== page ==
I mean, if D'Souza's article was a movie, it would be Southland Tales, is how bad it is. As in, it's a pretentious, hacky piece of work created by somebody who suddenly discovered the material that might be covered in a freshman college course but thinks it's novel and unique because he also thinks he's precociously smarter than anybody else, so he piles it all together with an everything-and-the-kitchen-sink attitude and ends up creating something that makes the audience feel physically aware of the IQ points that are being leeched away witnessing it (although there are a few rabid, cultish fans who will evidently throw themselves under a train for the culprit responsible for either work). D'Souza's piece isn't merely idiotic, it's mind-numbingly idiotic, which is a bit strange since the brain itself purportedly lacks sensation altogether.

I mean, consider this section, f'r'instance:

I know a great deal about anticolonialism, because I am a native of Mumbai, India. I am part of the first Indian generation to be born after my country's independence from the British. Anticolonialism was the rallying cry of Third World politics for much of the second half of the 20th century. To most Americans, however, anticolonialism is an unfamiliar idea, so let me explain it.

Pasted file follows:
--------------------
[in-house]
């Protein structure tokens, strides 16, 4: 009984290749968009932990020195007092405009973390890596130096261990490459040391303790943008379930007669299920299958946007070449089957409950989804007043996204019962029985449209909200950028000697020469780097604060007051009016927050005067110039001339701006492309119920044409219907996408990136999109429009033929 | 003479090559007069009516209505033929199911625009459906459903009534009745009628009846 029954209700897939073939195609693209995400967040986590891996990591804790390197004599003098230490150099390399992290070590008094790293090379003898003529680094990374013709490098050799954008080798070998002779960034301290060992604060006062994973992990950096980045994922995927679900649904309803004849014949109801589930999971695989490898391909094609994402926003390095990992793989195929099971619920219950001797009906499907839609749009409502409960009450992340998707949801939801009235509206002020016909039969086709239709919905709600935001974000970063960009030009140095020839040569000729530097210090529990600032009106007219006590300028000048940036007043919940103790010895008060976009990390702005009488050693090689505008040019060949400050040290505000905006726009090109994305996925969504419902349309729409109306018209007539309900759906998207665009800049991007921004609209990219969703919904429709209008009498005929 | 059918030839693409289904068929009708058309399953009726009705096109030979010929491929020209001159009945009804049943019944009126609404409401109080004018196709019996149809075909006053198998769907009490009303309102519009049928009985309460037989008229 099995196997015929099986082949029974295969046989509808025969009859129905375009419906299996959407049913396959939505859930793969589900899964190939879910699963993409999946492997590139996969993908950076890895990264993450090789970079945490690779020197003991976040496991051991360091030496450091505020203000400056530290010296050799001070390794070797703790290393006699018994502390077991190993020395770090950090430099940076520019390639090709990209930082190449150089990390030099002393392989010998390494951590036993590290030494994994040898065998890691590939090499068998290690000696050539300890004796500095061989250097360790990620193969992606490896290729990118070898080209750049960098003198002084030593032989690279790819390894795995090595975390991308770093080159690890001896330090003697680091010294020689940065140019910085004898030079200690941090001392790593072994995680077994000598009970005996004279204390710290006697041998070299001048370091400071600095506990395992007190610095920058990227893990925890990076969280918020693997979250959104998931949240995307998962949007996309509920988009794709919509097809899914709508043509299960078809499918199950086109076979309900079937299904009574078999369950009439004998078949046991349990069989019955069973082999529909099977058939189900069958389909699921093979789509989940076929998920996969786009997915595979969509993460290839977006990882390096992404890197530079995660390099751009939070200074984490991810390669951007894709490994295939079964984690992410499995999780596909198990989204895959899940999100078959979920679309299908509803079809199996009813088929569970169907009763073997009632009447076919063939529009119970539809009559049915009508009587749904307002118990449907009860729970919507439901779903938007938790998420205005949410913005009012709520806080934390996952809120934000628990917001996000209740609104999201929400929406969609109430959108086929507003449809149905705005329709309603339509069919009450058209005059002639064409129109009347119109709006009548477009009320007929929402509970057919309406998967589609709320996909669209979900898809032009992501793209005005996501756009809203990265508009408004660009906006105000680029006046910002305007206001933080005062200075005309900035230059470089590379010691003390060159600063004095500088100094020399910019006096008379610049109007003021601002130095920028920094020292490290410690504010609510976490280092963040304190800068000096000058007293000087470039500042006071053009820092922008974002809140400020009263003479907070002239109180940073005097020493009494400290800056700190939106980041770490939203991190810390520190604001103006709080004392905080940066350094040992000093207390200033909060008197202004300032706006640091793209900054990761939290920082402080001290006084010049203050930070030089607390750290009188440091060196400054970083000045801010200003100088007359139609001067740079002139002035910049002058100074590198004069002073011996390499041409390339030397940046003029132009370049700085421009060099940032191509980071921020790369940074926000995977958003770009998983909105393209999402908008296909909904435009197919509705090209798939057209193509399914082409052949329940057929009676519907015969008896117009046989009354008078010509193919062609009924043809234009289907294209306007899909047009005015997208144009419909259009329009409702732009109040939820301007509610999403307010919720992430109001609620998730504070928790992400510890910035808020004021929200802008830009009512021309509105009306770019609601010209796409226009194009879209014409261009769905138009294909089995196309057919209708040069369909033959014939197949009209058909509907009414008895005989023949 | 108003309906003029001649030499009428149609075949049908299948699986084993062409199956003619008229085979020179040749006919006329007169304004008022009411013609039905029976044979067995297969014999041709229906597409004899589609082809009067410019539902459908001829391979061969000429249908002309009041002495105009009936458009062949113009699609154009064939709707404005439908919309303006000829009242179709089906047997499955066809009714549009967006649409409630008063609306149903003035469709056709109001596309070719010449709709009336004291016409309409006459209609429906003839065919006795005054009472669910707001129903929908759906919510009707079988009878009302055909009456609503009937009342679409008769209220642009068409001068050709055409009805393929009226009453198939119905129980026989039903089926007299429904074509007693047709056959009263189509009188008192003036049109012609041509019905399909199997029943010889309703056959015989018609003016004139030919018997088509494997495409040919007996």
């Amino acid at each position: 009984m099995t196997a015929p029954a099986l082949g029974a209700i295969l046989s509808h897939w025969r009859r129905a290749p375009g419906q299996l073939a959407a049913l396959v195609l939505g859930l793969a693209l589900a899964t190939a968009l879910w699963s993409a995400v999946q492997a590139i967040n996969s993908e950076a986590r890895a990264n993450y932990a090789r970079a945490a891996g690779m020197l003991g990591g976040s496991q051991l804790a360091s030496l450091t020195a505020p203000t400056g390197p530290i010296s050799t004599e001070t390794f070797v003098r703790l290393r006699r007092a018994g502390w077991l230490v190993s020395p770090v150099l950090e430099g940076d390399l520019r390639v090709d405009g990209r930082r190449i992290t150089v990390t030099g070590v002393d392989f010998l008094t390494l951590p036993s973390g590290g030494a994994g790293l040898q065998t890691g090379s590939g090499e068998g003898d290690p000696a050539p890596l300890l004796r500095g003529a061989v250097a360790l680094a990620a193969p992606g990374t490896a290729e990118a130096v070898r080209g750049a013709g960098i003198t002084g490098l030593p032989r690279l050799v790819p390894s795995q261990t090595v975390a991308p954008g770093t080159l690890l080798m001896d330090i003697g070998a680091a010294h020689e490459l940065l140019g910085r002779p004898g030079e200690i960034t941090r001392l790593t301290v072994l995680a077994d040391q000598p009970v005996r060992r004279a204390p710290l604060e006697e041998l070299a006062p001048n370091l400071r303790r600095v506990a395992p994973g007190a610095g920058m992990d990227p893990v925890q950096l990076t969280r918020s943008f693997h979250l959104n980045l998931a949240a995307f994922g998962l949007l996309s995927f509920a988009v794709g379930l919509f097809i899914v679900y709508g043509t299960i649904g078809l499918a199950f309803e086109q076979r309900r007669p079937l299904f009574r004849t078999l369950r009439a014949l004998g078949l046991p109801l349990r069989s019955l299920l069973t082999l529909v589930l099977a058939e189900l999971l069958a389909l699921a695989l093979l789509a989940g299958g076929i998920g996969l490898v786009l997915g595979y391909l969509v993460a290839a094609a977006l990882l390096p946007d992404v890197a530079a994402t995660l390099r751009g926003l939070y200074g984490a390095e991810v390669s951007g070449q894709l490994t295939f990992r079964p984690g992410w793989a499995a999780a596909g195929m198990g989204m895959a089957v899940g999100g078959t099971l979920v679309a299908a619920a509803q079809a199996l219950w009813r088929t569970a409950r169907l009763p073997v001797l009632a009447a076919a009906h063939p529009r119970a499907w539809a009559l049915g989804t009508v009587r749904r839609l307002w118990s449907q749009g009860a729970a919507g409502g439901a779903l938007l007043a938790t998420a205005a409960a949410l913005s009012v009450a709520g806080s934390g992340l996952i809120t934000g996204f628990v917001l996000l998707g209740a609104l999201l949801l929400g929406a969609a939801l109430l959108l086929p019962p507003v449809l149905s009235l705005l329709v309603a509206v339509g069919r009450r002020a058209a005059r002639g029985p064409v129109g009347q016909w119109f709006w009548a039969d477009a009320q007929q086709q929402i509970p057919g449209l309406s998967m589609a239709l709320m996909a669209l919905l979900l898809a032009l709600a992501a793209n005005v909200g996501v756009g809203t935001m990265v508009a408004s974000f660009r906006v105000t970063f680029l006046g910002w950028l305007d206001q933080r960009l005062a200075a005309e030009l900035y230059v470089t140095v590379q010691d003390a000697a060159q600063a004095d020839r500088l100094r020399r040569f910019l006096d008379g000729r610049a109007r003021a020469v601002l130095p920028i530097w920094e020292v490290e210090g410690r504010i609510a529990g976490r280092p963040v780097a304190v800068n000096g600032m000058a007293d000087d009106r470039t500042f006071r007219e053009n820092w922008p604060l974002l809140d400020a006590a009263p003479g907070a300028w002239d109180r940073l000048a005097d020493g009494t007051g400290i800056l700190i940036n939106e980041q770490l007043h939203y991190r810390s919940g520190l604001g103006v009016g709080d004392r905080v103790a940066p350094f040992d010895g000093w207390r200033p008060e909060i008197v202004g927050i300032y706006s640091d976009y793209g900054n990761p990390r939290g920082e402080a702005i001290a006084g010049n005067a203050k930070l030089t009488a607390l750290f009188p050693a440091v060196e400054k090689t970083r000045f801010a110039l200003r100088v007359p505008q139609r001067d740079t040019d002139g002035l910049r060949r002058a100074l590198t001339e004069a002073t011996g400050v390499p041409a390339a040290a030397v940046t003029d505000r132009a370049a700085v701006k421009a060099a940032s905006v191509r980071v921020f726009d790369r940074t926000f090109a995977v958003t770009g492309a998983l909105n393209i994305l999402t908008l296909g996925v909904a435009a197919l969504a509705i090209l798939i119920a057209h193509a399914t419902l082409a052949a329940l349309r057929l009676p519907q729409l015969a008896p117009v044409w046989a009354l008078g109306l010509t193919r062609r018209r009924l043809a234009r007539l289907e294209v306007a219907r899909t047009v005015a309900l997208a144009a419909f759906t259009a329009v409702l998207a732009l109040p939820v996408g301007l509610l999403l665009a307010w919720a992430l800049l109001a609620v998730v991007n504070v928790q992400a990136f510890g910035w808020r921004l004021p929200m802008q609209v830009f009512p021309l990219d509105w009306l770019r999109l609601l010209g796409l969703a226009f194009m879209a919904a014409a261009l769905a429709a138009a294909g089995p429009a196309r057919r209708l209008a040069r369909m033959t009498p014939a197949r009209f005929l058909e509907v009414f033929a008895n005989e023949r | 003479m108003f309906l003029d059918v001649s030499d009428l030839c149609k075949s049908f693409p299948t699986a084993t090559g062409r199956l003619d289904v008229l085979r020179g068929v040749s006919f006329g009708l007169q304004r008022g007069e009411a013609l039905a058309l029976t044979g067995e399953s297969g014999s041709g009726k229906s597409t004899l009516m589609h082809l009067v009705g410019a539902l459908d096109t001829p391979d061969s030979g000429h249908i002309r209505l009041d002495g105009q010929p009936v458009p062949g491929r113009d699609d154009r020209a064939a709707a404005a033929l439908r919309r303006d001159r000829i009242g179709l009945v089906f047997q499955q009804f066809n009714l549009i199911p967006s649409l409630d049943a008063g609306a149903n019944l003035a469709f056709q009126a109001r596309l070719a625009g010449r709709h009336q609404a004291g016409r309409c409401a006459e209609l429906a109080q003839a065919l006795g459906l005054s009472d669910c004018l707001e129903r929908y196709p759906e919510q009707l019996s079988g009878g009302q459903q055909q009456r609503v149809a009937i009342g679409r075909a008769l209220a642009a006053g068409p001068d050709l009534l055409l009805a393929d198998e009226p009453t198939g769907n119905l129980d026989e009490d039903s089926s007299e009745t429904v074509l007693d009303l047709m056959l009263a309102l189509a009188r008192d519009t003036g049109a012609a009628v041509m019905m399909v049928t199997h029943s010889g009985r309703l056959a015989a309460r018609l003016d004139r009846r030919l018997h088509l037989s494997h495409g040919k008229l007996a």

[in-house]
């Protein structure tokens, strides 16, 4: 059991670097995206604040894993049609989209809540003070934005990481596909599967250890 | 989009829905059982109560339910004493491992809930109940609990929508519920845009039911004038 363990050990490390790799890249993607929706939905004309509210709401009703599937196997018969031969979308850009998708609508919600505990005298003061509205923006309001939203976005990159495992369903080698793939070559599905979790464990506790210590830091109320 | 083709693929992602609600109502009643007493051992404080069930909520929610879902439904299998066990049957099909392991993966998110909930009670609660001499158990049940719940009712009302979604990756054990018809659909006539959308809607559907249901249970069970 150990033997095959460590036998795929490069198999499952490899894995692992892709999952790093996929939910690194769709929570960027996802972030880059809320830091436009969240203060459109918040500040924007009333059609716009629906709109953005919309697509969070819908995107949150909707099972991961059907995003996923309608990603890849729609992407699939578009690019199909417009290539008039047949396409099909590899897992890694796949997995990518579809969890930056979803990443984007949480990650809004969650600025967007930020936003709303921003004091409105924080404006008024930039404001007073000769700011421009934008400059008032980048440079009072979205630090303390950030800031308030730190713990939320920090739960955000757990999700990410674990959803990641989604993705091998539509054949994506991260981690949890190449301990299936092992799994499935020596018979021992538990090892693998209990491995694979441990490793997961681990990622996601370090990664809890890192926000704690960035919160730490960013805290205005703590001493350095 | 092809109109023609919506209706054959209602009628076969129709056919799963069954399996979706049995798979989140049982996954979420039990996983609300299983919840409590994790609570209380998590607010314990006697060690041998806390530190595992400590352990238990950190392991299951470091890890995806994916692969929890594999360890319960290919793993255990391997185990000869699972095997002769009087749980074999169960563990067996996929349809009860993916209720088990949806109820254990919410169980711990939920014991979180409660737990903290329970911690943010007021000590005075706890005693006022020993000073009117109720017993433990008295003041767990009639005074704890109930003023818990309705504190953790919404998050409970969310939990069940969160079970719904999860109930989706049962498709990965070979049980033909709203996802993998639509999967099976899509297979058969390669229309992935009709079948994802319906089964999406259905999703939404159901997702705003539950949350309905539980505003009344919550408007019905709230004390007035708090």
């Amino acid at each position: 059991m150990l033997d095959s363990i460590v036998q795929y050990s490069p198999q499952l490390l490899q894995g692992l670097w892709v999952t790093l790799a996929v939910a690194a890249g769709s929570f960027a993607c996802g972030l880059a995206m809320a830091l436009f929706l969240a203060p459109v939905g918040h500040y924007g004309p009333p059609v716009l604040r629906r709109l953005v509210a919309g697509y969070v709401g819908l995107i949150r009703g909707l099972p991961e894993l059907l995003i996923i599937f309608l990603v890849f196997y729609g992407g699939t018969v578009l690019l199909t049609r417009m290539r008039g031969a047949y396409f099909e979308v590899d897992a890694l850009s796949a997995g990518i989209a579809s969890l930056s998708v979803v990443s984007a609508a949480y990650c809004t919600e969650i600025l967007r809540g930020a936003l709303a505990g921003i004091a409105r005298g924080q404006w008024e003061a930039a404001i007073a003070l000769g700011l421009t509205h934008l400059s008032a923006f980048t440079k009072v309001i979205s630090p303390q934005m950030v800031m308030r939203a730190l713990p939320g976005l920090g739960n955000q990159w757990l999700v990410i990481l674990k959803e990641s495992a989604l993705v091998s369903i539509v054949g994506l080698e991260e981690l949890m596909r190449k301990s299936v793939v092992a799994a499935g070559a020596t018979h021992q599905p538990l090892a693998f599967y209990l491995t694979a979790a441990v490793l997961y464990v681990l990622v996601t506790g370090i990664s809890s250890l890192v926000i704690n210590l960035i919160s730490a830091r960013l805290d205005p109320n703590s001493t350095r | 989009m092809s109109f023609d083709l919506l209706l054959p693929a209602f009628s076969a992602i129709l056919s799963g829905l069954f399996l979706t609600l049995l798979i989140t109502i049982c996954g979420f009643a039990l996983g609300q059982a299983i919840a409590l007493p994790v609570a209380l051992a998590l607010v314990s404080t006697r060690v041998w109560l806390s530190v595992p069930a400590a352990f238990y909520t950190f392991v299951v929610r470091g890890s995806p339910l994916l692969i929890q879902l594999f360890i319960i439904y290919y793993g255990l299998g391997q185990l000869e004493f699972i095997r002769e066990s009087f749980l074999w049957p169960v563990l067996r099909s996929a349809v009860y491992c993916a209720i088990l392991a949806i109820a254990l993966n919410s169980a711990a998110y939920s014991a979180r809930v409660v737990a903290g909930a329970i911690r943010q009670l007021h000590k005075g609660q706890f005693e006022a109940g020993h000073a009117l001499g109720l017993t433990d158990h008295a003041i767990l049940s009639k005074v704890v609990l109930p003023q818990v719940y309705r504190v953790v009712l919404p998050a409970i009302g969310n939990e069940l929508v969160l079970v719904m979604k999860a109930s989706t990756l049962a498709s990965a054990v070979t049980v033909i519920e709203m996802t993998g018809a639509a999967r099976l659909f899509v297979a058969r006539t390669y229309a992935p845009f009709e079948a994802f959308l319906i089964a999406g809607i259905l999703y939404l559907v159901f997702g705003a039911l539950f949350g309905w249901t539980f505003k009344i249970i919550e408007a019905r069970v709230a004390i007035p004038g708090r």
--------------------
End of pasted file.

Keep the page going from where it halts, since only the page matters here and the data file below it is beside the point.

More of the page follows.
Anticolonialism is the doctrine that rich countries of the West got rich by invading, occupying and looting poor countries of Asia, Africa and South America. As one of Obama's acknowledged intellectual influences, Frantz Fanon, wrote in The Wretched of the Earth, "The well-being and progress of Europe have been built up with the sweat and the dead bodies of Negroes, Arabs, Indians and the yellow races."